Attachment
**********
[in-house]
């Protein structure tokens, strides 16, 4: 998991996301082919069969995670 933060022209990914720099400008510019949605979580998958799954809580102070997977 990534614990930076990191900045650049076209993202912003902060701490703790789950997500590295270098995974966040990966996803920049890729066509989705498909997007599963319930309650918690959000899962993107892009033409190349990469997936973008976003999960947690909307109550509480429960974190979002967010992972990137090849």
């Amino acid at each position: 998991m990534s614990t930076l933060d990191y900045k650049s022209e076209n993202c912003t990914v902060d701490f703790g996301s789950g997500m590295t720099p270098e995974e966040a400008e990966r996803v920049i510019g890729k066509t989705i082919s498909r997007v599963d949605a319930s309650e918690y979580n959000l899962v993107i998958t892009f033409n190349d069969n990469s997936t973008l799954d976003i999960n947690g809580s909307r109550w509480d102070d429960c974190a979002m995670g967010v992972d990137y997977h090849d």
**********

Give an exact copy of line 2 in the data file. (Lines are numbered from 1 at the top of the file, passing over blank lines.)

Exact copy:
């Protein structure tokens, strides 16, 4: 998991996301082919069969995670 933060022209990914720099400008510019949605979580998958799954809580102070997977 990534614990930076990191900045650049076209993202912003902060701490703790789950997500590295270098995974966040990966996803920049890729066509989705498909997007599963319930309650918690959000899962993107892009033409190349990469997936973008976003999960947690909307109550509480429960974190979002967010992972990137090849």